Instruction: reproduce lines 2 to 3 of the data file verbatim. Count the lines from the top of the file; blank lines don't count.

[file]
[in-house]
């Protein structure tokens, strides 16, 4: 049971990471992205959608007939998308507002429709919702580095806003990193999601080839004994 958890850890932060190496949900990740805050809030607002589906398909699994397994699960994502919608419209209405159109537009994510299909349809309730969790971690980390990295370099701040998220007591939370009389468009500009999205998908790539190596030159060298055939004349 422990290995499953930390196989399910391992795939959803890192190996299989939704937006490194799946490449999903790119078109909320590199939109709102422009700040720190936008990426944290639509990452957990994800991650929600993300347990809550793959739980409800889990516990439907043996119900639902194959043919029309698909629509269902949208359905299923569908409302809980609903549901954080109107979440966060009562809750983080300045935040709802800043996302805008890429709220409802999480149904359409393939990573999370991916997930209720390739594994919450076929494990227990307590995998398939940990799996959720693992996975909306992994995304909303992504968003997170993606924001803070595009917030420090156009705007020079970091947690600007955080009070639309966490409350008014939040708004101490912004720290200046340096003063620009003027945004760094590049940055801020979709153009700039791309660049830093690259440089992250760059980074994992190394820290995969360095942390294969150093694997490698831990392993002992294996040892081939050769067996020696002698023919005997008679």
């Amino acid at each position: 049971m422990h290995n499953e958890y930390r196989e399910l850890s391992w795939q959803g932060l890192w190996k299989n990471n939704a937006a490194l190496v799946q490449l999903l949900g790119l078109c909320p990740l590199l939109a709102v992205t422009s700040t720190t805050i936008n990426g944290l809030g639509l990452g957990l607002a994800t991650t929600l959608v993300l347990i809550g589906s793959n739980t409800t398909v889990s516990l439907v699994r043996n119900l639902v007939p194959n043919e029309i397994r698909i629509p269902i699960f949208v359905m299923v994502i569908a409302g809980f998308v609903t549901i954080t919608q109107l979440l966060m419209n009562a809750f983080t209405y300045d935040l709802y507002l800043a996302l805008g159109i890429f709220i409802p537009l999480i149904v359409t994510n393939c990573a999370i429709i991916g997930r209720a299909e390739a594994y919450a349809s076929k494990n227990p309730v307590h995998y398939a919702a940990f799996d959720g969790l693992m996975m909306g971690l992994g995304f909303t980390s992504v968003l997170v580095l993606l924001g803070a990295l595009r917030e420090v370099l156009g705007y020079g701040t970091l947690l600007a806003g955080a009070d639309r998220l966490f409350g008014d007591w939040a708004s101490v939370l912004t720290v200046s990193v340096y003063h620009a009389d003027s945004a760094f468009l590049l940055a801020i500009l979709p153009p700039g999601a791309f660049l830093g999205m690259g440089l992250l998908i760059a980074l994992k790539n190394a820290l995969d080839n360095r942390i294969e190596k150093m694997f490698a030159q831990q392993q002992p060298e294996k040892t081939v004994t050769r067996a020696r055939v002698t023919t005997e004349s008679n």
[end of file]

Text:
């Protein structure tokens, strides 16, 4: 049971990471992205959608007939998308507002429709919702580095806003990193999601080839004994 958890850890932060190496949900990740805050809030607002589906398909699994397994699960994502919608419209209405159109537009994510299909349809309730969790971690980390990295370099701040998220007591939370009389468009500009999205998908790539190596030159060298055939004349 422990290995499953930390196989399910391992795939959803890192190996299989939704937006490194799946490449999903790119078109909320590199939109709102422009700040720190936008990426944290639509990452957990994800991650929600993300347990809550793959739980409800889990516990439907043996119900639902194959043919029309698909629509269902949208359905299923569908409302809980609903549901954080109107979440966060009562809750983080300045935040709802800043996302805008890429709220409802999480149904359409393939990573999370991916997930209720390739594994919450076929494990227990307590995998398939940990799996959720693992996975909306992994995304909303992504968003997170993606924001803070595009917030420090156009705007020079970091947690600007955080009070639309966490409350008014939040708004101490912004720290200046340096003063620009003027945004760094590049940055801020979709153009700039791309660049830093690259440089992250760059980074994992190394820290995969360095942390294969150093694997490698831990392993002992294996040892081939050769067996020696002698023919005997008679």
């Amino acid at each position: 049971m422990h290995n499953e958890y930390r196989e399910l850890s391992w795939q959803g932060l890192w190996k299989n990471n939704a937006a490194l190496v799946q490449l999903l949900g790119l078109c909320p990740l590199l939109a709102v992205t422009s700040t720190t805050i936008n990426g944290l809030g639509l990452g957990l607002a994800t991650t929600l959608v993300l347990i809550g589906s793959n739980t409800t398909v889990s516990l439907v699994r043996n119900l639902v007939p194959n043919e029309i397994r698909i629509p269902i699960f949208v359905m299923v994502i569908a409302g809980f998308v609903t549901i954080t919608q109107l979440l966060m419209n009562a809750f983080t209405y300045d935040l709802y507002l800043a996302l805008g159109i890429f709220i409802p537009l999480i149904v359409t994510n393939c990573a999370i429709i991916g997930r209720a299909e390739a594994y919450a349809s076929k494990n227990p309730v307590h995998y398939a919702a940990f799996d959720g969790l693992m996975m909306g971690l992994g995304f909303t980390s992504v968003l997170v580095l993606l924001g803070a990295l595009r917030e420090v370099l156009g705007y020079g701040t970091l947690l600007a806003g955080a009070d639309r998220l966490f409350g008014d007591w939040a708004s101490v939370l912004t720290v200046s990193v340096y003063h620009a009389d003027s945004a760094f468009l590049l940055a801020i500009l979709p153009p700039g999601a791309f660049l830093g999205m690259g440089l992250l998908i760059a980074l994992k790539n190394a820290l995969d080839n360095r942390i294969e190596k150093m694997f490698a030159q831990q392993q002992p060298e294996k040892t081939v004994t050769r067996a020696r055939v002698t023919t005997e004349s008679n």